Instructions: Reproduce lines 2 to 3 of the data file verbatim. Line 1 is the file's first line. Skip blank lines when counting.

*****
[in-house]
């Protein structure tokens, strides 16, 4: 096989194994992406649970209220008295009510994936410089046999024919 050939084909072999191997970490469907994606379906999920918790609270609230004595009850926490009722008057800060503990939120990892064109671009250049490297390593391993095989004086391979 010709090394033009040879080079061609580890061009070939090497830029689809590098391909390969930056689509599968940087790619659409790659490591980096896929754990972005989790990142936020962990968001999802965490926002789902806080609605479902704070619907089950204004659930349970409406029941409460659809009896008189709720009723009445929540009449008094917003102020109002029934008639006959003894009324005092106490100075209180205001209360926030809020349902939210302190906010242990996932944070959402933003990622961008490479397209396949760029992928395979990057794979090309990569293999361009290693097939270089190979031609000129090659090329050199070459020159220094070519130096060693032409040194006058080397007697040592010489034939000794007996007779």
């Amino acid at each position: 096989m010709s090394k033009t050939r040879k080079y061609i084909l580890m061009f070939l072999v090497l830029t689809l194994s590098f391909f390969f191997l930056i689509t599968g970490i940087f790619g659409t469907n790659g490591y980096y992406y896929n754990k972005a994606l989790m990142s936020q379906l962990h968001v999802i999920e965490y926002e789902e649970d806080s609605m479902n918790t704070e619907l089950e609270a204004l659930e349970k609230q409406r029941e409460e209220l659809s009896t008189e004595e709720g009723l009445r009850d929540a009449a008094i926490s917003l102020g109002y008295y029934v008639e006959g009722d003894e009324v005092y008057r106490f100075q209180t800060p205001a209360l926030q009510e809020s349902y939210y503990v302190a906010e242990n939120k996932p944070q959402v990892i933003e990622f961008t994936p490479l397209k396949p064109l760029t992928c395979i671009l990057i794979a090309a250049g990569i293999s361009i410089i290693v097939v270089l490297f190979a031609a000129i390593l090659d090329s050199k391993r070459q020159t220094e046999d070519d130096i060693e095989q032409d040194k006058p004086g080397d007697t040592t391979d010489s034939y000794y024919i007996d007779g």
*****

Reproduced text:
């Protein structure tokens, strides 16, 4: 096989194994992406649970209220008295009510994936410089046999024919 050939084909072999191997970490469907994606379906999920918790609270609230004595009850926490009722008057800060503990939120990892064109671009250049490297390593391993095989004086391979 010709090394033009040879080079061609580890061009070939090497830029689809590098391909390969930056689509599968940087790619659409790659490591980096896929754990972005989790990142936020962990968001999802965490926002789902806080609605479902704070619907089950204004659930349970409406029941409460659809009896008189709720009723009445929540009449008094917003102020109002029934008639006959003894009324005092106490100075209180205001209360926030809020349902939210302190906010242990996932944070959402933003990622961008490479397209396949760029992928395979990057794979090309990569293999361009290693097939270089190979031609000129090659090329050199070459020159220094070519130096060693032409040194006058080397007697040592010489034939000794007996007779």
């Amino acid at each position: 096989m010709s090394k033009t050939r040879k080079y061609i084909l580890m061009f070939l072999v090497l830029t689809l194994s590098f391909f390969f191997l930056i689509t599968g970490i940087f790619g659409t469907n790659g490591y980096y992406y896929n754990k972005a994606l989790m990142s936020q379906l962990h968001v999802i999920e965490y926002e789902e649970d806080s609605m479902n918790t704070e619907l089950e609270a204004l659930e349970k609230q409406r029941e409460e209220l659809s009896t008189e004595e709720g009723l009445r009850d929540a009449a008094i926490s917003l102020g109002y008295y029934v008639e006959g009722d003894e009324v005092y008057r106490f100075q209180t800060p205001a209360l926030q009510e809020s349902y939210y503990v302190a906010e242990n939120k996932p944070q959402v990892i933003e990622f961008t994936p490479l397209k396949p064109l760029t992928c395979i671009l990057i794979a090309a250049g990569i293999s361009i410089i290693v097939v270089l490297f190979a031609a000129i390593l090659d090329s050199k391993r070459q020159t220094e046999d070519d130096i060693e095989q032409d040194k006058p004086g080397d007697t040592t391979d010489s034939y000794y024919i007996d007779g």